blob: f8d6ff217789e718e137269814007680f8fb7d43 [file] [log] [blame]
<!DOCTYPE html>
Licensed to the Apache Software Foundation (ASF) under one or more
contributor license agreements. See the NOTICE file distributed with
this work for additional information regarding copyright ownership.
The ASF licenses this file to You under the Apache License, Version 2.0
(the "License"); you may not use this file except in compliance with
the License. You may obtain a copy of the License at
Unless required by applicable law or agreed to in writing, software
distributed under the License is distributed on an "AS IS" BASIS,
See the License for the specific language governing permissions and
limitations under the License.
<html lang="en">
<link rel="stylesheet" type="text/css" href="stylesheets/style.css"/>
<title>Targets and Extension-Points</title>
<h1 id="targets">Targets</h1>
<p>A target is a container of tasks that cooperate to reach a
desired state during the build process.</p>
<p>Targets can depend on other targets and Apache Ant ensures that these
other targets have been executed before the current target. For
example you might have a target for compiling and a
target for creating a distributable. You can only build a
distributable when you have compiled first, so the distribute
target <em>depends on</em> the compile target.</p>
<p>Ant tries to execute the targets in the <var>depends</var>
attribute in the order they appear (from left to right). Keep in
mind that it is possible that a target can get executed earlier
when an earlier target depends on it:</p>
<pre>&lt;target name=&quot;A&quot;/&gt;
&lt;target name=&quot;B&quot; depends=&quot;A&quot;/&gt;
&lt;target name=&quot;C&quot; depends=&quot;B&quot;/&gt;
&lt;target name=&quot;D&quot; depends=&quot;C,B,A&quot;/&gt;</pre>
<p>Suppose we want to execute target D. From its
<var>depends</var> attribute, you might think that first target
C, then B and then A is executed. Wrong! C depends on B, and B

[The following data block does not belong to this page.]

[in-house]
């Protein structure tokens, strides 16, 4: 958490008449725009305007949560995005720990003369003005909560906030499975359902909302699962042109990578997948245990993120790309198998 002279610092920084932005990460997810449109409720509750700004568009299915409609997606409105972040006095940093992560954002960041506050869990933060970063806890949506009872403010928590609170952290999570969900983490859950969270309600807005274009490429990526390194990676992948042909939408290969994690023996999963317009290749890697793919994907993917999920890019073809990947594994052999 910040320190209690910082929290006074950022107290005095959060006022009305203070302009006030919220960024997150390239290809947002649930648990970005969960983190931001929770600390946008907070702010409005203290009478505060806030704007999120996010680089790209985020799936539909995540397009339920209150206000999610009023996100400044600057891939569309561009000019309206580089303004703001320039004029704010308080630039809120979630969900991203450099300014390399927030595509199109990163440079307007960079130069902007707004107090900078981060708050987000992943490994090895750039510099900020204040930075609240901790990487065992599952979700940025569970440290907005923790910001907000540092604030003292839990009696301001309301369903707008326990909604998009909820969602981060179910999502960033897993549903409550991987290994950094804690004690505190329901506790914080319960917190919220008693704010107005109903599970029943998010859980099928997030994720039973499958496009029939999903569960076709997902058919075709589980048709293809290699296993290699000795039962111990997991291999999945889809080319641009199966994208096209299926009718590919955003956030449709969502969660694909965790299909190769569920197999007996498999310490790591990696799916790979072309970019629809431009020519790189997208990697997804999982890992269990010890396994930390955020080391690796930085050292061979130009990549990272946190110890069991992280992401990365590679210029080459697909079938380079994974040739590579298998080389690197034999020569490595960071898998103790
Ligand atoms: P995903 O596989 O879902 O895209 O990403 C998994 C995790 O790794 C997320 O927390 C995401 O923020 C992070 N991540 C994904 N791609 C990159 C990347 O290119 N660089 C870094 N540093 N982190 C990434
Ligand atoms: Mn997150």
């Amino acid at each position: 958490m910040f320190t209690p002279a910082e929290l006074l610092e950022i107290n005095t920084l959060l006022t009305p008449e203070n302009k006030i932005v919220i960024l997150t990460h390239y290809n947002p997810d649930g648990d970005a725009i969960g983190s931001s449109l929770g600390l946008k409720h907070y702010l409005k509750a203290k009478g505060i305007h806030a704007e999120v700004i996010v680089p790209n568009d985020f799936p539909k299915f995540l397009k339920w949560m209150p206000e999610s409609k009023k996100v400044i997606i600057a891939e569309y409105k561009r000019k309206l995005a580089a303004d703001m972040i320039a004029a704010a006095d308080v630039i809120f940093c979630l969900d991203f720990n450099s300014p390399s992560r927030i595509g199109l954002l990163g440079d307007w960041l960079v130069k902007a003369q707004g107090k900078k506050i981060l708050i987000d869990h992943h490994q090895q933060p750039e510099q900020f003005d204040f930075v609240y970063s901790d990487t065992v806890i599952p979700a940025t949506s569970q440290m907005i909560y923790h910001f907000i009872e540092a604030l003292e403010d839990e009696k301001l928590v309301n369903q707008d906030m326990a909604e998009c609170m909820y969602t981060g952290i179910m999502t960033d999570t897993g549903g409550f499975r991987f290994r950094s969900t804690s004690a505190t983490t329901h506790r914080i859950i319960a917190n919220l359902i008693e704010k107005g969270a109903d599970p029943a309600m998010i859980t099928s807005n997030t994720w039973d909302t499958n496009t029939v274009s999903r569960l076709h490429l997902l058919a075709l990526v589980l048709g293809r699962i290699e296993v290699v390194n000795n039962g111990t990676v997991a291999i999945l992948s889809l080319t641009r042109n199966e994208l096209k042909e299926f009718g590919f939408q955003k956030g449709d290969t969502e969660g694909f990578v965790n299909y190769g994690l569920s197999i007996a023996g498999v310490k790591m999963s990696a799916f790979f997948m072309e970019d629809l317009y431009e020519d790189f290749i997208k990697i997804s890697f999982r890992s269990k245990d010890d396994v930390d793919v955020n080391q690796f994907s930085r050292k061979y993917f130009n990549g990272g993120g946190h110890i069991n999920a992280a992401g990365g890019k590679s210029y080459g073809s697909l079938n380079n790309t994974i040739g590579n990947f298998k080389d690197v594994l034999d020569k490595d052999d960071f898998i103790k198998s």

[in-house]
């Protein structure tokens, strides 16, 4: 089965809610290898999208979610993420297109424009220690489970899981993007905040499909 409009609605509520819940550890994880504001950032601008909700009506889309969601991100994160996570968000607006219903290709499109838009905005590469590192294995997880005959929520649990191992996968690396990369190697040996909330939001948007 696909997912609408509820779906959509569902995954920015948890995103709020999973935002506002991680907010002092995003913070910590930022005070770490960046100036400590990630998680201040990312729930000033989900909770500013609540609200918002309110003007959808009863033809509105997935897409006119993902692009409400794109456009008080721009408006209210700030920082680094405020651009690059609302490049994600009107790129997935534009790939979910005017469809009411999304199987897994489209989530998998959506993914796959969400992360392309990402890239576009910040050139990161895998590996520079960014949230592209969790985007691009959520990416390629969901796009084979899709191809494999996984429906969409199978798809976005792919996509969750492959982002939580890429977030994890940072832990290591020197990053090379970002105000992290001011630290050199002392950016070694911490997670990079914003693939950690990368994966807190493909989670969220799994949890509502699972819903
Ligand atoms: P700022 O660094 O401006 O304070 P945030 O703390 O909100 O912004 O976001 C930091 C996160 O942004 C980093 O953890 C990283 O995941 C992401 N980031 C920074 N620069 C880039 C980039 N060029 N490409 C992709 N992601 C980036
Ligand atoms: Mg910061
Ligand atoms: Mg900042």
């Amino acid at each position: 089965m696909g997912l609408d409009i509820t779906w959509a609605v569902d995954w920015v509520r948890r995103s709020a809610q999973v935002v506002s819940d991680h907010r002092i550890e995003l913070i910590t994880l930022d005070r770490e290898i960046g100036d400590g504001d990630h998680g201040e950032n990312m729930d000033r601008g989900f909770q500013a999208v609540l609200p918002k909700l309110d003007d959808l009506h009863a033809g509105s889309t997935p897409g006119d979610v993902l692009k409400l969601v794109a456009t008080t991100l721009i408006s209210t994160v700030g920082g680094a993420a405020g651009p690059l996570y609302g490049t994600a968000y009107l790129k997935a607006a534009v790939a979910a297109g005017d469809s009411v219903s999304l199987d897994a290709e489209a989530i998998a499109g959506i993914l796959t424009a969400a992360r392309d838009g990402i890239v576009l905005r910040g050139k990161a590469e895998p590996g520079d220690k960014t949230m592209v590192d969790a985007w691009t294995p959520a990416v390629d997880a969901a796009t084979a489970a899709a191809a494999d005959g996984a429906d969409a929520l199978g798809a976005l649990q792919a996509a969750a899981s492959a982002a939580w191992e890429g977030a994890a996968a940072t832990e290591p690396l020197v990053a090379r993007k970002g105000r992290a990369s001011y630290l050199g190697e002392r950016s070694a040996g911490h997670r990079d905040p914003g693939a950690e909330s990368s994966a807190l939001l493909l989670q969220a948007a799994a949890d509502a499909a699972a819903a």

depends on A, so first A is executed, then B, then C, and finally
<pre><b>Call-Graph:</b> A &rarr; B &rarr; C &rarr; D</pre>
<p>In a chain of dependencies stretching back from a given target
such as D above, each target gets executed only once, even when
more than one target depends on it. Thus, executing the D target
will first result in C being called, which in turn will first call
B, which in turn will first call A. After A, then B, then C have
executed, execution returns to the dependency list of D, which
will <strong>not</strong> call B and A, since they were already called in
process of dependency resolution for C and B respectively as
dependencies of D. Had no such dependencies been discovered in
processing C and B, B and A would have been executed after C in
processing D's dependency list.</p>
<p>A target also has the ability to perform its execution if (or
unless) a property has been set. This allows, for example, better
control on the building process depending on the state of the
system (Java version, OS, command-line property defines, etc.).
To make a target <em>sense</em> this property, you should add
the <var>if</var> (or <var>unless</var>) attribute with the
name of the property that the target should react
to. <strong>Note:</strong> In the most simple case Ant will only
check whether the property has been set, the value doesn't matter,
but using property expansions you can build more complex
conditions. See
<a href="properties.html#if+unless">the properties page</a> for
more details. For example:</p>
<pre>&lt;target name=&quot;build-module-A&quot; if=&quot;module-A-present&quot;/&gt;</pre>
<pre>&lt;target name=&quot;build-own-fake-module-A&quot; unless=&quot;module-A-present&quot;/&gt;</pre>
<p>In the first example, if the <code>module-A-present</code>
property is set (to any value, e.g. <q>false</q>), the target will
be run. In the second example, if
the <code>module-A-present</code> property is set (again, to any
value), the target will not be run.</p>
<p>Only one property name can be specified in
the <var>if</var>/<var>unless</var> attribute. If you want to
check multiple conditions, you can use a dependent target for
computing the result for the check:</p>
&lt;target name="myTarget" depends="myTarget.check" if=""&gt;
&lt;echo&gt;Files foo.txt and bar.txt are present.&lt;/echo&gt;
&lt;target name="myTarget.check"&gt;
&lt;condition property=""&gt;
&lt;available file="foo.txt"/&gt;
&lt;available file="bar.txt"/&gt;
<pre><b>Call-Graph:</b> myTarget.check &rarr; maybe(myTarget)</pre>
<p>If no <var>if</var> and no <var>unless</var> attribute is
present, the target will always be executed.</p>
<p><strong>Important</strong>: the <var>if</var> and <var>unless</var>
attributes only enable or disable the target to which they are
attached. They do not control whether or not targets that a
conditional target depends upon get executed. In fact, they do
not even get evaluated until the target is about to be executed,
and all its predecessors have already run.